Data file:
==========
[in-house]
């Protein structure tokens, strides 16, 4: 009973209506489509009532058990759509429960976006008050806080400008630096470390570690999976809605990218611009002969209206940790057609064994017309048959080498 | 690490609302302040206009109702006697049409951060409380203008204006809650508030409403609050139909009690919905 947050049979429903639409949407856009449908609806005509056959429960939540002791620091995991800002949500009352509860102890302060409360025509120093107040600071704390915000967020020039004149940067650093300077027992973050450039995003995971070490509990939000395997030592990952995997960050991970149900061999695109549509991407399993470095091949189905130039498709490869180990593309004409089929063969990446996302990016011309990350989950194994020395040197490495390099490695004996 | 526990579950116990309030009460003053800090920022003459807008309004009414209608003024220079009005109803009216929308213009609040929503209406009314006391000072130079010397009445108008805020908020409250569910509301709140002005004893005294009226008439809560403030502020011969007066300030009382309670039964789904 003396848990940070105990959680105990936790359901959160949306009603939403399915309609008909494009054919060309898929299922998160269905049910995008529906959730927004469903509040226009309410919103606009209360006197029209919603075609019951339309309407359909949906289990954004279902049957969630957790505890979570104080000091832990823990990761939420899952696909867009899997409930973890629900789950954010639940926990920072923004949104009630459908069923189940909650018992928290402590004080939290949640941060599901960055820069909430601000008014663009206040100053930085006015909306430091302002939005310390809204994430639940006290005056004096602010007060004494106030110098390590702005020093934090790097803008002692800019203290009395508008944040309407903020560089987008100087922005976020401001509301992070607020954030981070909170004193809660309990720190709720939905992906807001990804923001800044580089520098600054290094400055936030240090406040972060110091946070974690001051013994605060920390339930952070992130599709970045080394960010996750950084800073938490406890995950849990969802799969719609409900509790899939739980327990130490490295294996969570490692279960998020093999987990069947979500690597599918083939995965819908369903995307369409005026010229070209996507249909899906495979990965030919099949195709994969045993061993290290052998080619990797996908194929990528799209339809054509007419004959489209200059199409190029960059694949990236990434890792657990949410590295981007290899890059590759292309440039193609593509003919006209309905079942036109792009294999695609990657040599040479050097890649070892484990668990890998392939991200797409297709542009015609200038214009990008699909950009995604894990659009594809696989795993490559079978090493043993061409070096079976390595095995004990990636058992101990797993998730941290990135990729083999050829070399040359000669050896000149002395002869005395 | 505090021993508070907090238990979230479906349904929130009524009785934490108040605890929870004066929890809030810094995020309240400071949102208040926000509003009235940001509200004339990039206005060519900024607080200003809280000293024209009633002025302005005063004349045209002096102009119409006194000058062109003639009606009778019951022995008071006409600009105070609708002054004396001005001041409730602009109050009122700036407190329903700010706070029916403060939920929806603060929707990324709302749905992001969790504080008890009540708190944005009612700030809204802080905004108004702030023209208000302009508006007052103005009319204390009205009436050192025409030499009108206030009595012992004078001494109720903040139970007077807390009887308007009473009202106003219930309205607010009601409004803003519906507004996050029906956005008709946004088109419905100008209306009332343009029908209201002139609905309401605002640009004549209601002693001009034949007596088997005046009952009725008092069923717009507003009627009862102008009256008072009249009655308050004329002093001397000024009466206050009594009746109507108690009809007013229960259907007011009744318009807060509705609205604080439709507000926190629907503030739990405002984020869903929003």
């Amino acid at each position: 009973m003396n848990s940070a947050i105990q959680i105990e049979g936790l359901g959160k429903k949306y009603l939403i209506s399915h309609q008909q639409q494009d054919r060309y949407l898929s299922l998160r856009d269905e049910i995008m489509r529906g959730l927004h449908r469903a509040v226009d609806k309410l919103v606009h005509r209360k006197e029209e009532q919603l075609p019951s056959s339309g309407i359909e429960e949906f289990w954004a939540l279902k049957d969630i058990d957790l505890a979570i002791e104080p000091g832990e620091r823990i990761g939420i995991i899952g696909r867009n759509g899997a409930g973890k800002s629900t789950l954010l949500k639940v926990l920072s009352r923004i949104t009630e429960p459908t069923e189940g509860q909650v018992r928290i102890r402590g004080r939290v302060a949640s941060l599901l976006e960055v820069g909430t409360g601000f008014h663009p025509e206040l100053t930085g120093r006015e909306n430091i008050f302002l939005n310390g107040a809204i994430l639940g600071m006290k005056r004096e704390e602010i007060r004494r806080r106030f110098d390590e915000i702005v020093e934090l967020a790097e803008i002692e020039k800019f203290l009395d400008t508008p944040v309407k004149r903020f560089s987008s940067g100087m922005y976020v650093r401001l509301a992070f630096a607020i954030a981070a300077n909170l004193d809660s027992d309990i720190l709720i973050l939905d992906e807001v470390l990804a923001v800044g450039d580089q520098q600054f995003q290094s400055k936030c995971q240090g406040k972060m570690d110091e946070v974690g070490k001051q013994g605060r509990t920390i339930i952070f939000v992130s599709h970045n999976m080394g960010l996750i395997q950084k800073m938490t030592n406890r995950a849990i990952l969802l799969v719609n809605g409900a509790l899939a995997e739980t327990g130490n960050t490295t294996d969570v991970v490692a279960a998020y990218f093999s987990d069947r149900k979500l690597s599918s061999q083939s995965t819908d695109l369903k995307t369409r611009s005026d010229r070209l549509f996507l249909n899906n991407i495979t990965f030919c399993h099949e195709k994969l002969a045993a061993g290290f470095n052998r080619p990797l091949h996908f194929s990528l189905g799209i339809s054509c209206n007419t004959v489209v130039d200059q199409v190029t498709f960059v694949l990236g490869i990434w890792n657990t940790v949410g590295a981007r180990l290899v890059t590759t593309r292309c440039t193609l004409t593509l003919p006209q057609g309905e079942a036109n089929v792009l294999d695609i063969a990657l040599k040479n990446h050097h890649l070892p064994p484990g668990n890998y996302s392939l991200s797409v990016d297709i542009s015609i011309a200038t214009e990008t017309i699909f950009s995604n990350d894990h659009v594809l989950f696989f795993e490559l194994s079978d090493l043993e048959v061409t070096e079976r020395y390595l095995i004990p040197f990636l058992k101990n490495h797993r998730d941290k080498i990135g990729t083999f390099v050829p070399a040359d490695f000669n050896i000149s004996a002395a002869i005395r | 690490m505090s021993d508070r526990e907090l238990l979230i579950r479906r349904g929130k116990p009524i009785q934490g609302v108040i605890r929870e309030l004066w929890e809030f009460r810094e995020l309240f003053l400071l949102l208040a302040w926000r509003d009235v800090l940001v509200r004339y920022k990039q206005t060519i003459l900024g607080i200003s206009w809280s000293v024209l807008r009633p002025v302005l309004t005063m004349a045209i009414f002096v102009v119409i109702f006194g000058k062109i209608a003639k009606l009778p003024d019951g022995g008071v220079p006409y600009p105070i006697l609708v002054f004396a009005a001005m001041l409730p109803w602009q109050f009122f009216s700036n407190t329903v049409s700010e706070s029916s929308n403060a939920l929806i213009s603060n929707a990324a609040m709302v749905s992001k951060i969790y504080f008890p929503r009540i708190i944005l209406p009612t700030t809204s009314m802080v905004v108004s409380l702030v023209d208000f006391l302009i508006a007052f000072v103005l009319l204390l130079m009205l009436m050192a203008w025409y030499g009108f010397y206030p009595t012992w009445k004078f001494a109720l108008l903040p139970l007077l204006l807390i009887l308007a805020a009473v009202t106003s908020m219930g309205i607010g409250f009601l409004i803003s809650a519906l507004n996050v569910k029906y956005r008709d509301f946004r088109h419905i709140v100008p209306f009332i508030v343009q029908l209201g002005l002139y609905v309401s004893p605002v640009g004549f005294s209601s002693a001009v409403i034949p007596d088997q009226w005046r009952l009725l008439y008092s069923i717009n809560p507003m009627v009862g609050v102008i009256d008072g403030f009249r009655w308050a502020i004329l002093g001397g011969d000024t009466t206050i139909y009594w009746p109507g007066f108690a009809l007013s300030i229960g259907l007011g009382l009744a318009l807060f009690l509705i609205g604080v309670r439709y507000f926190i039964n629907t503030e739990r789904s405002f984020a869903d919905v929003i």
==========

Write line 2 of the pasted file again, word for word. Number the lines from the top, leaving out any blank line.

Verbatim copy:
């Protein structure tokens, strides 16, 4: 009973209506489509009532058990759509429960976006008050806080400008630096470390570690999976809605990218611009002969209206940790057609064994017309048959080498 | 690490609302302040206009109702006697049409951060409380203008204006809650508030409403609050139909009690919905 947050049979429903639409949407856009449908609806005509056959429960939540002791620091995991800002949500009352509860102890302060409360025509120093107040600071704390915000967020020039004149940067650093300077027992973050450039995003995971070490509990939000395997030592990952995997960050991970149900061999695109549509991407399993470095091949189905130039498709490869180990593309004409089929063969990446996302990016011309990350989950194994020395040197490495390099490695004996 | 526990579950116990309030009460003053800090920022003459807008309004009414209608003024220079009005109803009216929308213009609040929503209406009314006391000072130079010397009445108008805020908020409250569910509301709140002005004893005294009226008439809560403030502020011969007066300030009382309670039964789904 003396848990940070105990959680105990936790359901959160949306009603939403399915309609008909494009054919060309898929299922998160269905049910995008529906959730927004469903509040226009309410919103606009209360006197029209919603075609019951339309309407359909949906289990954004279902049957969630957790505890979570104080000091832990823990990761939420899952696909867009899997409930973890629900789950954010639940926990920072923004949104009630459908069923189940909650018992928290402590004080939290949640941060599901960055820069909430601000008014663009206040100053930085006015909306430091302002939005310390809204994430639940006290005056004096602010007060004494106030110098390590702005020093934090790097803008002692800019203290009395508008944040309407903020560089987008100087922005976020401001509301992070607020954030981070909170004193809660309990720190709720939905992906807001990804923001800044580089520098600054290094400055936030240090406040972060110091946070974690001051013994605060920390339930952070992130599709970045080394960010996750950084800073938490406890995950849990969802799969719609409900509790899939739980327990130490490295294996969570490692279960998020093999987990069947979500690597599918083939995965819908369903995307369409005026010229070209996507249909899906495979990965030919099949195709994969045993061993290290052998080619990797996908194929990528799209339809054509007419004959489209200059199409190029960059694949990236990434890792657990949410590295981007290899890059590759292309440039193609593509003919006209309905079942036109792009294999695609990657040599040479050097890649070892484990668990890998392939991200797409297709542009015609200038214009990008699909950009995604894990659009594809696989795993490559079978090493043993061409070096079976390595095995004990990636058992101990797993998730941290990135990729083999050829070399040359000669050896000149002395002869005395 | 505090021993508070907090238990979230479906349904929130009524009785934490108040605890929870004066929890809030810094995020309240400071949102208040926000509003009235940001509200004339990039206005060519900024607080200003809280000293024209009633002025302005005063004349045209002096102009119409006194000058062109003639009606009778019951022995008071006409600009105070609708002054004396001005001041409730602009109050009122700036407190329903700010706070029916403060939920929806603060929707990324709302749905992001969790504080008890009540708190944005009612700030809204802080905004108004702030023209208000302009508006007052103005009319204390009205009436050192025409030499009108206030009595012992004078001494109720903040139970007077807390009887308007009473009202106003219930309205607010009601409004803003519906507004996050029906956005008709946004088109419905100008209306009332343009029908209201002139609905309401605002640009004549209601002693001009034949007596088997005046009952009725008092069923717009507003009627009862102008009256008072009249009655308050004329002093001397000024009466206050009594009746109507108690009809007013229960259907007011009744318009807060509705609205604080439709507000926190629907503030739990405002984020869903929003």